In short, the job guarantee scheme would be a safety net that should be much preferred to the current system of the dole, work-for-the-dole, work-seeking tests, and so on.
Note that the job guarantee is not a variant of the work-for-the-dole scheme.
No doubt that is why GetUp has made the job guarantee a feature of its new economic policy, Future to Fight For.
Where will the money come from?
Answer: the same place that all Federal Government spending comes from - a bottomless pit of computer keyboard strokes.
But won't that mean the Federal Government will mostly have to run budget deficits?
Answer: yes, which is normal and will continue till doomsday, as also happens in the UK and USA.
Obviously, the Federal Government could easily spend too much relative to taxation, our balance of payments and the productive capacity of the economy (resulting in high inflation) but that has little to do with running sensible budget deficits.
In fact, the Federal Government cannot precisely determine the actual budget (fiscal) balance due to the powerful effect of the automatic stabilisers (the rise and fall of welfare payments and tax receipts as the economy waxes and wanes).
Sensible targets for a Federal Government are full employment, low inflation, low-interest rates, manageable private-sector debt and a high genuine progress indicator in keeping with the ecological capacity of the planet.
We can call that a qualitatively improving steady-state economy.
What would the jobs be?
A job-guarantee job would be productive work that needs to be done but is not in competition with the pre-existing public service or the private sector.
This could include some aspects of child care, care for the elderly at home, maintenance of public parks, maintenance of public housing, bushcare and other environmental work.
Jobs would be matched to people's skills and interests as far as possible.
The scheme would be administered at the local level and local authorities could be expected to know what they need done.
It follows that people would be more able to stay in regional areas if they so desired.
How many people would be on the scheme?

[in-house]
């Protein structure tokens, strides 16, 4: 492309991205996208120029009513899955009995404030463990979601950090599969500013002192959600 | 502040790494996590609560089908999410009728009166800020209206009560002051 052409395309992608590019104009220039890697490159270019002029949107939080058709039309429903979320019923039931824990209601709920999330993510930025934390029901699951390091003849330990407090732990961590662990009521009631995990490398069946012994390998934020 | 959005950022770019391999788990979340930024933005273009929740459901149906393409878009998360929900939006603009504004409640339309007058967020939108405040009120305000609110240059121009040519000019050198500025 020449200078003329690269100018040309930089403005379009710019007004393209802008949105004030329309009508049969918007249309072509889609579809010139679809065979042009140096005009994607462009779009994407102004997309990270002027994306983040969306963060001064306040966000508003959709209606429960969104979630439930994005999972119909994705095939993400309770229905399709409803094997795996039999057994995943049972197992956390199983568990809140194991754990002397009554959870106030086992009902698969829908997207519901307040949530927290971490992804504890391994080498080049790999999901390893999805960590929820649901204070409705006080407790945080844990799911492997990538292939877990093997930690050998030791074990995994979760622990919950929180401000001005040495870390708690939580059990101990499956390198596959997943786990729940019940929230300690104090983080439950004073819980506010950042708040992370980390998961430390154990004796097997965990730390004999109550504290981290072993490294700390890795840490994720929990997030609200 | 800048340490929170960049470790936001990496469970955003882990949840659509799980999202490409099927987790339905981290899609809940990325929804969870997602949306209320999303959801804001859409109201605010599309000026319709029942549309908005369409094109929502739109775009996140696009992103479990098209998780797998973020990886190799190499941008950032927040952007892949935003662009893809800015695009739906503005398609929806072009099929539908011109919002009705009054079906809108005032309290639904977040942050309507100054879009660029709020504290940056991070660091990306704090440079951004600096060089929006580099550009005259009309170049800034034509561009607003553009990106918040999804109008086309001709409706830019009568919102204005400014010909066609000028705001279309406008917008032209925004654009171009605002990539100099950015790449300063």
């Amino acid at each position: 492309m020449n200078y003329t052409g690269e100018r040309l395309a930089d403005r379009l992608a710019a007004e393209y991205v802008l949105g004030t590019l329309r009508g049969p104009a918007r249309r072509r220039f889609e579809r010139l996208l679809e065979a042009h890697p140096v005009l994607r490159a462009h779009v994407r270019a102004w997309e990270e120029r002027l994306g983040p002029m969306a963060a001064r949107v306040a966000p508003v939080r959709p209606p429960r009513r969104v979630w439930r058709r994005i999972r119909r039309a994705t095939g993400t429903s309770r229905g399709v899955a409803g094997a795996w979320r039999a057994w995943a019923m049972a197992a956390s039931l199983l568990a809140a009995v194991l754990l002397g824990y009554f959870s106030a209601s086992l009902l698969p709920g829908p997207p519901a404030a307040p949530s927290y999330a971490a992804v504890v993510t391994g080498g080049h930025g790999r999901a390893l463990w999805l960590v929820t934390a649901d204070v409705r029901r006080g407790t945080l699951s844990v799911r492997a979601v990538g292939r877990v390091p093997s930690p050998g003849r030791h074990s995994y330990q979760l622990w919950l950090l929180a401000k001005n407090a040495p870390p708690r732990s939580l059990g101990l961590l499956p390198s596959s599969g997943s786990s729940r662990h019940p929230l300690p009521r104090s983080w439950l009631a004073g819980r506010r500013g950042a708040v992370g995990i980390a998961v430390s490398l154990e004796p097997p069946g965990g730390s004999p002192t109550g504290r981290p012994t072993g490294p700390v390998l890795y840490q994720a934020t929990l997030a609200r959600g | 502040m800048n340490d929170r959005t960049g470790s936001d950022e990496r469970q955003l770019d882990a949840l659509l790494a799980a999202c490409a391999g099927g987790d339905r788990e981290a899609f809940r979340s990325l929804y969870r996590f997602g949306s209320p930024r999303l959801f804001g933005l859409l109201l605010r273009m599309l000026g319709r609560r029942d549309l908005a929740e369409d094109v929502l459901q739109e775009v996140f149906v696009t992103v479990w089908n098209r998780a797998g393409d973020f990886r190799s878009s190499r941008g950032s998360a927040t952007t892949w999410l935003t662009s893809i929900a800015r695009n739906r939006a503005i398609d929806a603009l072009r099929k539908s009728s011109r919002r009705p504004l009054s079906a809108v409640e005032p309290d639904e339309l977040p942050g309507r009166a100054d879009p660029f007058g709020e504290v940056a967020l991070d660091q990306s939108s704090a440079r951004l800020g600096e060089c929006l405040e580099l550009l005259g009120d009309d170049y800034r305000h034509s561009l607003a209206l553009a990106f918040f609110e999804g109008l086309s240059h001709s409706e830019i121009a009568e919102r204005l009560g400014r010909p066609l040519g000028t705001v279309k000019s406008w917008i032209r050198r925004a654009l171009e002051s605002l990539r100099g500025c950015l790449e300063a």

As already explained, people would transition in and out of the scheme in response to fluctuations in the economy and the resultant need to hire and fire in the normal way.
However, under a less Neoliberal policy regime, with government resuming its former ownership and management of natural monopolies and "public goods" like energy generation and distribution, ports, airports, communications and even banking, one can envision a greatly expanded public service where "downsizing" is jettisoned along with unnecessary profit-seeking.
Similarly, a properly funded state and local government sector could employ many people, resulting in fewer people in the job guarantee scheme.
Expanding all levels of government would heavily ameliorate the need for job-guarantee places.
If automation continues, then cuts to the number of hours that define the "normal" working week would do the same.
Has a job guarantee scheme been tried anywhere else?
Yes. There has been a limited scheme running in India since 2005 and Argentina trialled a scheme from the early 2000s.
What about a universal basic income instead?
In the GetUp policy already mentioned, a guaranteed basic income is combined with a job guarantee scheme. This policy recognises the role that meaningful work plays in people's lives, whereas simply providing money would not fulfil most people's needs.
The government job guarantee - an idea whose time has come.
Stephen Williams is a freelance journalist focusing on politics, economics and the environment.